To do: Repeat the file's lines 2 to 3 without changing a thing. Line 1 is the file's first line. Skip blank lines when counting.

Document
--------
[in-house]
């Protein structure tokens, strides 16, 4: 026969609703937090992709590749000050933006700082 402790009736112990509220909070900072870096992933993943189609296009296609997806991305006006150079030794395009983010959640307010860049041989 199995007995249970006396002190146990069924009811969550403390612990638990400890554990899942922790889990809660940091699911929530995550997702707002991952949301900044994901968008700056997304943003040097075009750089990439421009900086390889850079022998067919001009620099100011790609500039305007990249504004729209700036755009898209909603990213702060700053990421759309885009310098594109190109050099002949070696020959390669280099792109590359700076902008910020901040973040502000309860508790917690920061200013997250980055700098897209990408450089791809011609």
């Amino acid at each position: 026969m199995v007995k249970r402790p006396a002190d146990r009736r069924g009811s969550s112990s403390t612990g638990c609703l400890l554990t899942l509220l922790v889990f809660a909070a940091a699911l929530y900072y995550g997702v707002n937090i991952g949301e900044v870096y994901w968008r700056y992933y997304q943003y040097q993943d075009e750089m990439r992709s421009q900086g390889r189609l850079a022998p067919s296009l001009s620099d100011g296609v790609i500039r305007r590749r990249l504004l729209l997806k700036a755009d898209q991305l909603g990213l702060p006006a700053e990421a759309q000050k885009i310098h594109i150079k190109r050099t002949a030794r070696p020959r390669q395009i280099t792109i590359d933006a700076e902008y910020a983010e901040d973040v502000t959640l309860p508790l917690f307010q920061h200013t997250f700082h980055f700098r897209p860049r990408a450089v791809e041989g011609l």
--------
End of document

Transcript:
């Protein structure tokens, strides 16, 4: 026969609703937090992709590749000050933006700082 402790009736112990509220909070900072870096992933993943189609296009296609997806991305006006150079030794395009983010959640307010860049041989 199995007995249970006396002190146990069924009811969550403390612990638990400890554990899942922790889990809660940091699911929530995550997702707002991952949301900044994901968008700056997304943003040097075009750089990439421009900086390889850079022998067919001009620099100011790609500039305007990249504004729209700036755009898209909603990213702060700053990421759309885009310098594109190109050099002949070696020959390669280099792109590359700076902008910020901040973040502000309860508790917690920061200013997250980055700098897209990408450089791809011609």
């Amino acid at each position: 026969m199995v007995k249970r402790p006396a002190d146990r009736r069924g009811s969550s112990s403390t612990g638990c609703l400890l554990t899942l509220l922790v889990f809660a909070a940091a699911l929530y900072y995550g997702v707002n937090i991952g949301e900044v870096y994901w968008r700056y992933y997304q943003y040097q993943d075009e750089m990439r992709s421009q900086g390889r189609l850079a022998p067919s296009l001009s620099d100011g296609v790609i500039r305007r590749r990249l504004l729209l997806k700036a755009d898209q991305l909603g990213l702060p006006a700053e990421a759309q000050k885009i310098h594109i150079k190109r050099t002949a030794r070696p020959r390669q395009i280099t792109i590359d933006a700076e902008y910020a983010e901040d973040v502000t959640l309860p508790l917690f307010q920061h200013t997250f700082h980055f700098r897209p860049r990408a450089v791809e041989g011609l």